Japan, host of this week’s G7 summit, is isolated before the meeting has even begun, as its continued love of dirty coal has exposed it as a rogue among its G7 peers.
While the G7 collectively provided more than $42 billion in support of coal projects between 2007 and 2015, Japan was the worst offender, putting up more than half of this sum, while also planning 47 new coal plants at home.
Such moves not only threaten lives at home and abroad, but they directly undermines the Paris Agreement, will cement Japan’s reputation as a drag on international climate action, and will leave it missing out on the huge economic benefits of the renewable energy transition and facing vast sums stranded in worthless coal assets.
- Shepherd of the 1992 Kyoto Protocol, Japan was once a climate leader, but its coal push has left it a foot-dragging rogue. Japan has put both climate change and health emergencies on the G7 agenda, but whatever progress it may secure will be undone by itscommitment to expand coal use at home and abroad. Japan has used the Fukushima nuclear disaster as an excuse for its lacklustre ambition to reduce emissions, but as other G7 nations look to address their long-term decarbonisation plans this year, it is at risk of being left behind and has run out excuses not to act.
- Quitting coal for renewables makes sense economically, but it is also essential to save lives. As 300,000 health professionals pointed out, a fast transition away from coal will not only save lives directly by reducing air pollution – up to 10,000 lives will be saved in Japan alone if it does not build its 47 planned coal plants -, it will save lives indirectly by reducing the impact and frequency of extreme weather events, such as those currently hitting communities across India, Sri-Lanka and Bangladesh.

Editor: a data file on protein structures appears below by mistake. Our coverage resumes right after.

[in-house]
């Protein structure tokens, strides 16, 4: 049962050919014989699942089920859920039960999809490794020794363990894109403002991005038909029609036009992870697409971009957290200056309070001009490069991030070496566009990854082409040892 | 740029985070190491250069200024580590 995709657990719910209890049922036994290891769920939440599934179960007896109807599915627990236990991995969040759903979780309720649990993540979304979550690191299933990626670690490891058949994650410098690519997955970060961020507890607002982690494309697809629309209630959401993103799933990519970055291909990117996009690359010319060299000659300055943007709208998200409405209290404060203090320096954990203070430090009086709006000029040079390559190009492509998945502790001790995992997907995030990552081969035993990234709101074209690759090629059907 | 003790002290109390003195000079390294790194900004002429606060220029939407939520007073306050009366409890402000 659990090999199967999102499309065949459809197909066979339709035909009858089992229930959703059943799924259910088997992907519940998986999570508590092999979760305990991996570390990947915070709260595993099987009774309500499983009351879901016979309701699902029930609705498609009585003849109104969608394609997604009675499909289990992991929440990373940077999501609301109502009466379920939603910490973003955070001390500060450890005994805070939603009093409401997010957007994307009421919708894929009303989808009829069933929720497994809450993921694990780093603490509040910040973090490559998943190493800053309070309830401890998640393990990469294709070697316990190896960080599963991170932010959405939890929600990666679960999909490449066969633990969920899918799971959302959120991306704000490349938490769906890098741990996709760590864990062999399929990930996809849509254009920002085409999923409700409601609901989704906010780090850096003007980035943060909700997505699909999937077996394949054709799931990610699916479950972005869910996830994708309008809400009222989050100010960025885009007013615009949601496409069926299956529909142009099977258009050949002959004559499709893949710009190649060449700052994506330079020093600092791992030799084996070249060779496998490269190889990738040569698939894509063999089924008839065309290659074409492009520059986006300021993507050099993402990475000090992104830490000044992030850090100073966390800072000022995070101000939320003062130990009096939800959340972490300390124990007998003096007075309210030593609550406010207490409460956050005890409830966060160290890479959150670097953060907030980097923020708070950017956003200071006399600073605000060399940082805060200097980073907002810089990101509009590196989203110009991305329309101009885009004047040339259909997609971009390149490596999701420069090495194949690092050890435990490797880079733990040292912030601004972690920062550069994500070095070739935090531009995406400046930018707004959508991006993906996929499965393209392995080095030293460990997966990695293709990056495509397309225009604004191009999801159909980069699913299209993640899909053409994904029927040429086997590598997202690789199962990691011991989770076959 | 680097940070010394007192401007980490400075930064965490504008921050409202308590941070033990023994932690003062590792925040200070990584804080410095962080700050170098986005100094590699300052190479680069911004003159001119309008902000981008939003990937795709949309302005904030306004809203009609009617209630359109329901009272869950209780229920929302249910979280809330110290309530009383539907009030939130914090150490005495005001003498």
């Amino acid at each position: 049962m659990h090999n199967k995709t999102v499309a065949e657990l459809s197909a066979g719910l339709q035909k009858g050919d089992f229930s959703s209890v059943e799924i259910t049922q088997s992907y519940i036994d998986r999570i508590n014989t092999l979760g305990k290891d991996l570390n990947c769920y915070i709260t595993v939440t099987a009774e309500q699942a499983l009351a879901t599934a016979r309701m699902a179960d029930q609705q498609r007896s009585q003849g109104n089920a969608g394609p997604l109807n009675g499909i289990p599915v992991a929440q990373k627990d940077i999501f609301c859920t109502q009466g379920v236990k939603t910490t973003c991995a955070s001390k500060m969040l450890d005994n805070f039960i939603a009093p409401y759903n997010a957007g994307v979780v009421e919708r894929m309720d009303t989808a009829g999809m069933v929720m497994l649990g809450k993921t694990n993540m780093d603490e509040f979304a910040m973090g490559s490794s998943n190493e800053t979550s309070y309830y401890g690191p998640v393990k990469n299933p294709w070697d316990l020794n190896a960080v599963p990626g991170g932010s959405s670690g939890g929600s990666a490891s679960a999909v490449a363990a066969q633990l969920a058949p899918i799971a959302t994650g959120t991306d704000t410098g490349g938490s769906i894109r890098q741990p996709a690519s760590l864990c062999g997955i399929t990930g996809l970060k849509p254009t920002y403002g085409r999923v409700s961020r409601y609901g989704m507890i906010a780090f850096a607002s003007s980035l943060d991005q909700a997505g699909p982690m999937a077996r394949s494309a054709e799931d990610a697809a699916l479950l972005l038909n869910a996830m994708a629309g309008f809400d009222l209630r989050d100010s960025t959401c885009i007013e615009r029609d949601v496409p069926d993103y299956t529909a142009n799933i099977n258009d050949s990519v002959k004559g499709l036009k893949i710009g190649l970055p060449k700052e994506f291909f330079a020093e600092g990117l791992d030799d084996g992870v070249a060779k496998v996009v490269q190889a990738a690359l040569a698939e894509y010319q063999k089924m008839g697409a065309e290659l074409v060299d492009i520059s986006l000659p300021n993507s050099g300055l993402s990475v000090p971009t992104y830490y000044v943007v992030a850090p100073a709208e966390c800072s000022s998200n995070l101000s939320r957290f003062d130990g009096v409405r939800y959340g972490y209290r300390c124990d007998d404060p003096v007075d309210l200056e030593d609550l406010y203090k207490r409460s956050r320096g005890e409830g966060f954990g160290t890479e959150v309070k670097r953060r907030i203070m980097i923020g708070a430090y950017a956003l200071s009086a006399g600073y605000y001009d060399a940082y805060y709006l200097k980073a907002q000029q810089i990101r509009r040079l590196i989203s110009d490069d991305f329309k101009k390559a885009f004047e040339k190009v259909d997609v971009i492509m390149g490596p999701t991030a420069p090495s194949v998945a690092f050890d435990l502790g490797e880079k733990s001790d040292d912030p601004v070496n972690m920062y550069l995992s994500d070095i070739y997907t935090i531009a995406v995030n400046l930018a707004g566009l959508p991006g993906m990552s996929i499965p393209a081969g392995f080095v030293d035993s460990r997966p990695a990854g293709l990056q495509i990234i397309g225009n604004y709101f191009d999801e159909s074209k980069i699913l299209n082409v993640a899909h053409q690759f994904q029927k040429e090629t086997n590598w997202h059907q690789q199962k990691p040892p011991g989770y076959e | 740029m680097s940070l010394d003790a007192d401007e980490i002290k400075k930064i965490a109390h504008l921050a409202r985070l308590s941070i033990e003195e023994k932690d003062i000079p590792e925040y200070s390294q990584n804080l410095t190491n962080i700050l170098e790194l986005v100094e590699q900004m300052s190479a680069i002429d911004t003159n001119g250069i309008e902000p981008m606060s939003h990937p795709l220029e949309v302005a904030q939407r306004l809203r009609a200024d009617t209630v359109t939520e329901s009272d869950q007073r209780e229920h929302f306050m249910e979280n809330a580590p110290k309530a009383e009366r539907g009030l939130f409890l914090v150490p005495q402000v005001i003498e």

- There is no future in coal; renewables have already won. According to IRENA, solar PV is the largest renewable energy employer with 2.8 million jobs worldwide – an 11 per cent increase from last count, while China, the United States and Germany drove strong wind installations and a five per cent increase in wind jobs to hit 1.1 million globally. Japan enjoyed big solar gains itself, with a 28 per cent increase in employment in 2014. Japan’s love affair with coal, however, is expected to see its renewable jobs go backwards at next count, while setting itself up for huge losses in stranded coal assets.